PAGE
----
The BI layer is, somewhat ironically, one of the hardest components of the data stack for many data engineering teams to generate insight into. It's a user facing component often offering generic query capabilities straight to users who may not fully understand the underlying data model. Add to this, configuration is often GUI driven making it difficult to apply software engineering best practices like version control to the development process.
We discussed some of this in last months newsletter about Metabase but these problems generalize across BI tools (including Looker). The user facing attributes of BI tools make otherwise simple testing tasks like testing data migrations for dashboard impact frustratingly difficult. Grai is aiming to change that.
If you're a gcp user an alpha release of the Looker integration has already rolled out and should be available in the sources tab of your dashboard. Once you've connected Looker into Grai existing CI test tasks will automatically start validating changes against user dashboards so give it a shot.
Navigating within the lineage of a large data graph can be difficult particularly if you don't know exactly what you're looking for in advance. We are continuing to iterate on different avenues of improvement here but this month saw the rollout of two major features
New search capabilities are targeted at improving navigation within large graphs. With it you'll be able to
- Perform partial / fuzzy searches over your entire lineage
- Visually identify search matched data within your graph
- Navigate throughout the graph by clicking on search results within the search panel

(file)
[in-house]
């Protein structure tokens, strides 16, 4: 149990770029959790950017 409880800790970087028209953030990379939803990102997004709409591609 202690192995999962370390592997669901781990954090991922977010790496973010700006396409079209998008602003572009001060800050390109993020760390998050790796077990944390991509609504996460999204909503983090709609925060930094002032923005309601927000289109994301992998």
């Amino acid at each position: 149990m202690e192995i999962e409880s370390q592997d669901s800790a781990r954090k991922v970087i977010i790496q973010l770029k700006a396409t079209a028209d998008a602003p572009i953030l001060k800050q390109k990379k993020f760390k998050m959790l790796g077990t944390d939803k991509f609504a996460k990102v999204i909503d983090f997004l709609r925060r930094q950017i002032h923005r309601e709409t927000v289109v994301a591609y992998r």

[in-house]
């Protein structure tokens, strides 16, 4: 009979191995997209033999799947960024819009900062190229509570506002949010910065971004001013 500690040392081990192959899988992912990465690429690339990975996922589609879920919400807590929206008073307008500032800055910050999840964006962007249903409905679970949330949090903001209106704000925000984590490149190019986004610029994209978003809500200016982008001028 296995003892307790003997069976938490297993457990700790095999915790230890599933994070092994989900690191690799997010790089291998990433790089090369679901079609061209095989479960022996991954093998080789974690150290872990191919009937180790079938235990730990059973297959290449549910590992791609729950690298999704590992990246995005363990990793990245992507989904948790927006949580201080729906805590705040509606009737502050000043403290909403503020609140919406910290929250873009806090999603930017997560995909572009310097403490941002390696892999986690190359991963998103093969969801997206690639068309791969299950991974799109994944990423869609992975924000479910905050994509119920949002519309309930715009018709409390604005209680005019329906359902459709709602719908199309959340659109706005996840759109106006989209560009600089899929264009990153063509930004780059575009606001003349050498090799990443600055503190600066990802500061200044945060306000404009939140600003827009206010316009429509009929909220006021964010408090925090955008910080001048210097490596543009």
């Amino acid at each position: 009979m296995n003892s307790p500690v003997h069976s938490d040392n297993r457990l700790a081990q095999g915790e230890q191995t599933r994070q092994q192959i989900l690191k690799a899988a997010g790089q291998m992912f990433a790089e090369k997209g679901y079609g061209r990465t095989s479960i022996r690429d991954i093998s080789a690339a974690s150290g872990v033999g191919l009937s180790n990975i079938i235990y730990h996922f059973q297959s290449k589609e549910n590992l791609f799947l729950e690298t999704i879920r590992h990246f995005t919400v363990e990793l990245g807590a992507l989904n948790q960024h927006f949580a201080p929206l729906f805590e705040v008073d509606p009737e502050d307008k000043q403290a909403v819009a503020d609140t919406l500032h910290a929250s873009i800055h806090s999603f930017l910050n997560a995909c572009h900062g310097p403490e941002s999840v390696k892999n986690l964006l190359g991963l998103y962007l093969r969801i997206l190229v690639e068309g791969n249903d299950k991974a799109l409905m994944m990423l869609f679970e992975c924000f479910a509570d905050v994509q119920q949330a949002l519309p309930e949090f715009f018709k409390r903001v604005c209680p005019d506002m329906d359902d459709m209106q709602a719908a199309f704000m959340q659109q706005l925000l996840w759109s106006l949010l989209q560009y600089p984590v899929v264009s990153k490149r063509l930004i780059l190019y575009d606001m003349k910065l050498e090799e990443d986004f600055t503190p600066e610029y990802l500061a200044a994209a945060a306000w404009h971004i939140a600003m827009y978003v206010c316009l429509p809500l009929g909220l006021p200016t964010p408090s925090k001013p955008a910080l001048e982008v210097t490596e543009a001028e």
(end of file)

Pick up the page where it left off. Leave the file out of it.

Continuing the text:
This will be an area of continued improvement as we begin indexing additional aspects of metadata into search results so stay tuned for future updates.
You'll find a new component on the Home page covering something we are calling the "Source Graph." Behind the scenese Grai understands the detailed, column level connections between every piece of data in your organization. However, sometimes what you need is a higher level abstraction identifying the high level relationships between data generators and consumers. For these purposes, the standard graph view is too granular, enter: "Source graphs."
Here we apply clustering algorithms to your underlying graph which identify the most representative data sources and their relationship to each other across your data stack. These are dynamically updated so as your graph changes and evolves you'll always have a high level view of it's constituent components and their relationship to each other.
We've had a number of requests for a community roadmap and feature request page over the past few months. Although this may not be it's permanent home please check out the Discussions page on GitHub. We are beginning a transition to include a public roadmap, and to expose our internal ticket tracking in lineage back through to GitHub issues. In the meanwhile, we will use community feedback and votes to prioritize new features as needed and to answer community questions. Of course, we will remain available on Slack as well :).
That's it from us folks. Just remember though, if this is you:
We see you <3.
~Ian & Edward